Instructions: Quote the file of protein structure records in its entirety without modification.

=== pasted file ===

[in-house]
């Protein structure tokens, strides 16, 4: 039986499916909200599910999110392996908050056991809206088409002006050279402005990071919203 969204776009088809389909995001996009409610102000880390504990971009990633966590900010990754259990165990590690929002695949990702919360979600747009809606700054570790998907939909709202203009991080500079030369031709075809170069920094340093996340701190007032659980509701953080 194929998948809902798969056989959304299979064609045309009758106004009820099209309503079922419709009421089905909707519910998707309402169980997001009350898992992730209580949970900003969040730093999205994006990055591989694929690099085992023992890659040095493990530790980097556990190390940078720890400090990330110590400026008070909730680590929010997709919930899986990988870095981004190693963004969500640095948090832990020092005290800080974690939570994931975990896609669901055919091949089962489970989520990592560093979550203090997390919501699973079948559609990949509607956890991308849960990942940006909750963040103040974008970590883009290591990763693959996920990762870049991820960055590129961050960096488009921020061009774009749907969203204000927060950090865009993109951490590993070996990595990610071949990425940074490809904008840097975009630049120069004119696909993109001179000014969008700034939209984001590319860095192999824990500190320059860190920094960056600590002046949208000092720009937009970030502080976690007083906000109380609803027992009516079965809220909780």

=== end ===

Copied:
[in-house]
């Protein structure tokens, strides 16, 4: 039986499916909200599910999110392996908050056991809206088409002006050279402005990071919203 969204776009088809389909995001996009409610102000880390504990971009990633966590900010990754259990165990590690929002695949990702919360979600747009809606700054570790998907939909709202203009991080500079030369031709075809170069920094340093996340701190007032659980509701953080 194929998948809902798969056989959304299979064609045309009758106004009820099209309503079922419709009421089905909707519910998707309402169980997001009350898992992730209580949970900003969040730093999205994006990055591989694929690099085992023992890659040095493990530790980097556990190390940078720890400090990330110590400026008070909730680590929010997709919930899986990988870095981004190693963004969500640095948090832990020092005290800080974690939570994931975990896609669901055919091949089962489970989520990592560093979550203090997390919501699973079948559609990949509607956890991308849960990942940006909750963040103040974008970590883009290591990763693959996920990762870049991820960055590129961050960096488009921020061009774009749907969203204000927060950090865009993109951490590993070996990595990610071949990425940074490809904008840097975009630049120069004119696909993109001179000014969008700034939209984001590319860095192999824990500190320059860190920094960056600590002046949208000092720009937009970030502080976690007083906000109380609803027992009516079965809220909780």